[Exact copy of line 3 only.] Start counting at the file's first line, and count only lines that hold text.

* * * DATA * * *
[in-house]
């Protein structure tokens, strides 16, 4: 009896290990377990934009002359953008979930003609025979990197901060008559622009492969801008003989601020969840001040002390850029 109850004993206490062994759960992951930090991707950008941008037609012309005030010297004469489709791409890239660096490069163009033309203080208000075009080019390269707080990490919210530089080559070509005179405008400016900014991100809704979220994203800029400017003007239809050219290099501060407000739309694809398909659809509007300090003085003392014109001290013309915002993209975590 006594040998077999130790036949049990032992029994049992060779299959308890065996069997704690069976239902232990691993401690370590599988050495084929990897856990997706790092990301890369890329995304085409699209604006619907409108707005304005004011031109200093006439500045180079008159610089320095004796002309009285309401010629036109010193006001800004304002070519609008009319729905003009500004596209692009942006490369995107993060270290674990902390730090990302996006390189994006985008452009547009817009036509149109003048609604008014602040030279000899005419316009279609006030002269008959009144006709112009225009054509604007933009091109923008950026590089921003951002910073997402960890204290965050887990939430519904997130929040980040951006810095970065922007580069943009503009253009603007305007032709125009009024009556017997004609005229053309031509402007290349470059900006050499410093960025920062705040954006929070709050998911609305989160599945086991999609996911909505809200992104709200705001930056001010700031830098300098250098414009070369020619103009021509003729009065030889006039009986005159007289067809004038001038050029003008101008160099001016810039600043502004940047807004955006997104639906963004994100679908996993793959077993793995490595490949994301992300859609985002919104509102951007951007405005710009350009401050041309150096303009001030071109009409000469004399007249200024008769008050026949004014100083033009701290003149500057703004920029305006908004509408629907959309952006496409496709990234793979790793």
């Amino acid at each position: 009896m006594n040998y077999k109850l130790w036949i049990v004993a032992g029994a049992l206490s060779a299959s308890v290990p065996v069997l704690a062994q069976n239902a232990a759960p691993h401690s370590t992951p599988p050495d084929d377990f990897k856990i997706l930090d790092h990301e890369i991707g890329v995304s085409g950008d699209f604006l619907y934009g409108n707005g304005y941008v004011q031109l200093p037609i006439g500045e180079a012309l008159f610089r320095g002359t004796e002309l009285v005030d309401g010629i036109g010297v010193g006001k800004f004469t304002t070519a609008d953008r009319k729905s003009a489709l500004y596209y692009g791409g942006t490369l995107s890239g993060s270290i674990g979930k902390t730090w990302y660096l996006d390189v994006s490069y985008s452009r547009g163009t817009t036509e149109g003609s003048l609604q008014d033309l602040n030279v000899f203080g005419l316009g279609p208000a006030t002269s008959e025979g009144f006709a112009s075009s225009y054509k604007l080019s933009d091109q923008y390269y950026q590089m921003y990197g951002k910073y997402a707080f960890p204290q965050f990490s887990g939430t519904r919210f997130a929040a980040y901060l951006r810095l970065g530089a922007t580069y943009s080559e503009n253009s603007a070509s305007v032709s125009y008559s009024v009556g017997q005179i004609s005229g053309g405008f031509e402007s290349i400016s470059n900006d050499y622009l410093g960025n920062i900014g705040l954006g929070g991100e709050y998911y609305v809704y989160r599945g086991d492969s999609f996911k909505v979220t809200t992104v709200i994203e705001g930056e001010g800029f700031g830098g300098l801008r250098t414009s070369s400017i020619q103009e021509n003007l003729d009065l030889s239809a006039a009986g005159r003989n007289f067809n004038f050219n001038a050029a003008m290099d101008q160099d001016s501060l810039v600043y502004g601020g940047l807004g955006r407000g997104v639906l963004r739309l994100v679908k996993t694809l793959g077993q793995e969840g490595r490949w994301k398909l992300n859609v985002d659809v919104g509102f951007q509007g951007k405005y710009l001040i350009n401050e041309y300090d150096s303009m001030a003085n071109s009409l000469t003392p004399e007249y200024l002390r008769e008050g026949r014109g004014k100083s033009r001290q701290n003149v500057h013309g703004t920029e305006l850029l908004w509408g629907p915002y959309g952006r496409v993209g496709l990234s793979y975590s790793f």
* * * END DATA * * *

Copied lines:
């Amino acid at each position: 009896m006594n040998y077999k109850l130790w036949i049990v004993a032992g029994a049992l206490s060779a299959s308890v290990p065996v069997l704690a062994q069976n239902a232990a759960p691993h401690s370590t992951p599988p050495d084929d377990f990897k856990i997706l930090d790092h990301e890369i991707g890329v995304s085409g950008d699209f604006l619907y934009g409108n707005g304005y941008v004011q031109l200093p037609i006439g500045e180079a012309l008159f610089r320095g002359t004796e002309l009285v005030d309401g010629i036109g010297v010193g006001k800004f004469t304002t070519a609008d953008r009319k729905s003009a489709l500004y596209y692009g791409g942006t490369l995107s890239g993060s270290i674990g979930k902390t730090w990302y660096l996006d390189v994006s490069y985008s452009r547009g163009t817009t036509e149109g003609s003048l609604q008014d033309l602040n030279v000899f203080g005419l316009g279609p208000a006030t002269s008959e025979g009144f006709a112009s075009s225009y054509k604007l080019s933009d091109q923008y390269y950026q590089m921003y990197g951002k910073y997402a707080f960890p204290q965050f990490s887990g939430t519904r919210f997130a929040a980040y901060l951006r810095l970065g530089a922007t580069y943009s080559e503009n253009s603007a070509s305007v032709s125009y008559s009024v009556g017997q005179i004609s005229g053309g405008f031509e402007s290349i400016s470059n900006d050499y622009l410093g960025n920062i900014g705040l954006g929070g991100e709050y998911y609305v809704y989160r599945g086991d492969s999609f996911k909505v979220t809200t992104v709200i994203e705001g930056e001010g800029f700031g830098g300098l801008r250098t414009s070369s400017i020619q103009e021509n003007l003729d009065l030889s239809a006039a009986g005159r003989n007289f067809n004038f050219n001038a050029a003008m290099d101008q160099d001016s501060l810039v600043y502004g601020g940047l807004g955006r407000g997104v639906l963004r739309l994100v679908k996993t694809l793959g077993q793995e969840g490595r490949w994301k398909l992300n859609v985002d659809v919104g509102f951007q509007g951007k405005y710009l001040i350009n401050e041309y300090d150096s303009m001030a003085n071109s009409l000469t003392p004399e007249y200024l002390r008769e008050g026949r014109g004014k100083s033009r001290q701290n003149v500057h013309g703004t920029e305006l850029l908004w509408g629907p915002y959309g952006r496409v993209g496709l990234s793979y975590s790793f």